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One of the four Grenadier Guards who took part in the Queen’s coronation ceremony has spoken of his memories of the day ahead of Platinum Jubilee celebrations which start tomorrow.

Soldier John Walmsley, now 95, had the pleasure of working for the most senior infantry regiments in the British Army inside Westminster Abbey on 2 June 1953 – the day the monarch was crowned after her accession to the throne the previous year.

Recalling his role on the momentous day, John said the Queen would later refer to them as “my four Grenadiers” and was one of the last people that she passed as a Princess, and the first she walked by as Queen.

John Walmsley, now 95, has spoken about his memories of The Queen’s Coronation ceremony, ahead of Platinum Jubilee celebrations

John, who now lives in the High Wycombe Home of Royal Star & Garter, a charity which provides care to veterans and their partners living with disability or dementia, said: “The spectacle, on that day and at that time was unbelievable.

“The glitter, the pageantry, the music, it was spine-chilling.”

He remembered how the historic day started with marching the short distance from Wellington Barracks to nearby Westminster Abbey with his battalion.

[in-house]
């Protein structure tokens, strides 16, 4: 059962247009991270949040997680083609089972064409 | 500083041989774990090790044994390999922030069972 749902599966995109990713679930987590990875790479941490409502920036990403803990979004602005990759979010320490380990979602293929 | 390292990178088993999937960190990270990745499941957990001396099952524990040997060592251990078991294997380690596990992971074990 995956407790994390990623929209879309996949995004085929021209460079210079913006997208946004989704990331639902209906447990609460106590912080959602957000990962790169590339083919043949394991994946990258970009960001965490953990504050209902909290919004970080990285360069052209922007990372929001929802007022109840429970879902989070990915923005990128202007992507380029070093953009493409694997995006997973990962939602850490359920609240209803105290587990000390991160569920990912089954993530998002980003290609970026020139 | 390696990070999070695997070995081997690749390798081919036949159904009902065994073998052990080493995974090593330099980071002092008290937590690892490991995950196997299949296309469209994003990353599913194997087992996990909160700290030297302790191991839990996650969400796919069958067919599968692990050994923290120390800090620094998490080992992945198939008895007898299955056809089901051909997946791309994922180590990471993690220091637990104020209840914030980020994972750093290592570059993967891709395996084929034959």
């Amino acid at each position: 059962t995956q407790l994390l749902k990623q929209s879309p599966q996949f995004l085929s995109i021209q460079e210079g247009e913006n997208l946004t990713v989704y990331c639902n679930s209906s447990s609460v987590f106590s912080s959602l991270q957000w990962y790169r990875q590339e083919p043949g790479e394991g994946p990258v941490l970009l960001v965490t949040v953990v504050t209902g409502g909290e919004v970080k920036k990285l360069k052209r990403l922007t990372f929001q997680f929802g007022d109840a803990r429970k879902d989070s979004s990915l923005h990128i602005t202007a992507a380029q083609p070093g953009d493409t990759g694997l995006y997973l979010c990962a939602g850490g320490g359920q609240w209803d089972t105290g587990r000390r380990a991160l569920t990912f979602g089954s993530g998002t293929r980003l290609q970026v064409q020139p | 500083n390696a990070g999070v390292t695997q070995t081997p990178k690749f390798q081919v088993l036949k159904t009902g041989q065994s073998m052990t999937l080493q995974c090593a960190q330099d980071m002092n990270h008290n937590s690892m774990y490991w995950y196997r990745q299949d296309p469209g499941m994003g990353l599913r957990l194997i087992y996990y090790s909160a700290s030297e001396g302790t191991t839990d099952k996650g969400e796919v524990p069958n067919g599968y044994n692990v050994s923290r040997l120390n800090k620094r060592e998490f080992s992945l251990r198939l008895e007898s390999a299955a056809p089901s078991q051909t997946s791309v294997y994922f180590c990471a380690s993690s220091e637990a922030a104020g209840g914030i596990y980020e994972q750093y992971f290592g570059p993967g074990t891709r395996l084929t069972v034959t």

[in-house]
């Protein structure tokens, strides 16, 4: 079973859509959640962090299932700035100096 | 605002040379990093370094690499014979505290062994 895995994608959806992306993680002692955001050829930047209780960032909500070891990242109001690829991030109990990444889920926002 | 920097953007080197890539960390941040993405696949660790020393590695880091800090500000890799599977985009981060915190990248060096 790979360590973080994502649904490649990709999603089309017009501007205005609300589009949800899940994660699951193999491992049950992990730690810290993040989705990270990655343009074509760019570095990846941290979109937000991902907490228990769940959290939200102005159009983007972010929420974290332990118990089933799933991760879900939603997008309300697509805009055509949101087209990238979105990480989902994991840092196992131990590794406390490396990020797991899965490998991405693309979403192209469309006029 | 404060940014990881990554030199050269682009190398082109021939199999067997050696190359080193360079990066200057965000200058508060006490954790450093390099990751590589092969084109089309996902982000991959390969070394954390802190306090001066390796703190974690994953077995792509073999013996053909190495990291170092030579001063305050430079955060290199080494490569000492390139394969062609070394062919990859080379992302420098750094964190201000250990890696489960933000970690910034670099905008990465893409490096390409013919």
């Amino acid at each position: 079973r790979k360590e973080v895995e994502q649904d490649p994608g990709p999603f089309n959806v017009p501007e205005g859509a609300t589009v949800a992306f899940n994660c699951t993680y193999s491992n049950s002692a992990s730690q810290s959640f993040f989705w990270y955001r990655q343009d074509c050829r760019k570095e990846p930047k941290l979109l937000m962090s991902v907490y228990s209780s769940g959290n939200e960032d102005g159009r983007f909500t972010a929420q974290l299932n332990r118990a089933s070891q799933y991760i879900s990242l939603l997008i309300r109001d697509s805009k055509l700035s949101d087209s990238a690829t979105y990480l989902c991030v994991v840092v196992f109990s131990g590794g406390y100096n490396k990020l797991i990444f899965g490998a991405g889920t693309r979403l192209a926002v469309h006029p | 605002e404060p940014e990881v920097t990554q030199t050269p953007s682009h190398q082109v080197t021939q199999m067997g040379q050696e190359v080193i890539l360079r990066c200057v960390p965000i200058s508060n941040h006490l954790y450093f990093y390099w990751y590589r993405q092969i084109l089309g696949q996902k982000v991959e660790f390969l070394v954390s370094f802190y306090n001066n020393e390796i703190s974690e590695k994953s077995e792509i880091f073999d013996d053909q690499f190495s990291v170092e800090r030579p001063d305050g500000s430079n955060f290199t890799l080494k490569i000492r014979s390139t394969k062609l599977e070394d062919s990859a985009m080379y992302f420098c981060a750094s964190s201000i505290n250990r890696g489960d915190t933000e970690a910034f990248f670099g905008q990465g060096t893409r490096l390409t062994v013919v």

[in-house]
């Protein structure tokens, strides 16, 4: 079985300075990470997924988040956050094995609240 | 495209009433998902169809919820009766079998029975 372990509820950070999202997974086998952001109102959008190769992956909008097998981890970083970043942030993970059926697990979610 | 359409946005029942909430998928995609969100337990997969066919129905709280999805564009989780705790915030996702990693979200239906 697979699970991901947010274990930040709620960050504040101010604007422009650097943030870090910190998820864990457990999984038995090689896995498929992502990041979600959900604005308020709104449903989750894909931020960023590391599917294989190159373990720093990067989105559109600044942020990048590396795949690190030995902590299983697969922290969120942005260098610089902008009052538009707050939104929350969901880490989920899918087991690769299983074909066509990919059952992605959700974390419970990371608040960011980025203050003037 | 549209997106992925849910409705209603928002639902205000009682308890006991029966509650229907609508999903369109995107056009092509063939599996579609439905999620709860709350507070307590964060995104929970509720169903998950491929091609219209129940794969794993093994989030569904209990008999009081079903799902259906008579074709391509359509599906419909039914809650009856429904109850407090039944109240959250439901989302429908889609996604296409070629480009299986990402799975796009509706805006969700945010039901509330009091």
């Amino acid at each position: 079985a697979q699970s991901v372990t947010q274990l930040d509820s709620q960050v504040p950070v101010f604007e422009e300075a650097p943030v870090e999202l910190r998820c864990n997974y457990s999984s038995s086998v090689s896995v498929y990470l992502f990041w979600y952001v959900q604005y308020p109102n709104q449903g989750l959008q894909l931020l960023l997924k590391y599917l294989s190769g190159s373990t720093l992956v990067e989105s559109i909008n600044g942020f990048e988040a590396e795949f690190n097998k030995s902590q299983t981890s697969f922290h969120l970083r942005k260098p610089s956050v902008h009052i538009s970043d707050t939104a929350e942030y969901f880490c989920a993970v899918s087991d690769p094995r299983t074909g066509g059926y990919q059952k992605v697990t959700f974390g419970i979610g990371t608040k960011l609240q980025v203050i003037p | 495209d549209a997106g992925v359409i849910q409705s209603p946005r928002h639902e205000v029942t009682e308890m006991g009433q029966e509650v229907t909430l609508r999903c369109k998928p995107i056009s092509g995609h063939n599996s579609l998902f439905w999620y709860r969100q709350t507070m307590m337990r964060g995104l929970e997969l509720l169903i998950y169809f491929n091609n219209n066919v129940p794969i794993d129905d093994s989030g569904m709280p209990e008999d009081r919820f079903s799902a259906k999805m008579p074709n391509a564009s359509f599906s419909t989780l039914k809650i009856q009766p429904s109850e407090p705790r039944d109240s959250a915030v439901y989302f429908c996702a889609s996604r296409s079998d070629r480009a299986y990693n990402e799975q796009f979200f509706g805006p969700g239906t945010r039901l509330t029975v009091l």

On the day of the Coronation it was raining, so at the Abbey the battalion formed a guard of honour under a canopy, which had been put up to protect The Queen from the elements.

The Grenadier Guards had a huge job of taking part in The Queen’s coronation ceremony ( The Royal Star & Garter)
John pictured in 1953

From there, John and three others detached from the guard of honour and slow-marched up the aisle to the music that was playing inside.

John continued: “We all moved into a recess and we stayed there until Princess Elizabeth arrived.

“When the procession arrived, the courtiers had to close in as the aisle was quite narrow. When she walked past, she was so close to us that we could have touched her.

“We couldn’t see the ceremony because we were standing in this alcove, but we could hear everything, and at least we could sense everything that was going on.

And the music, my God I can’t explain it. It was spectacular, I’ll never forget that.”

John Walmsley was one of the four Grenadier Guards

As she departed the Abbey, John’s regiment presented arms to Her Majesty. A guard of honour was formed after she left in the royal carriage.

“I feel proud to have been part of that historic day,” John added. “It’s something I’ll never forget.”

John, who joined the Grenadier Guards in 1944, also played a key role in the funeral of King George VI, the Queen’s father, in 1952.

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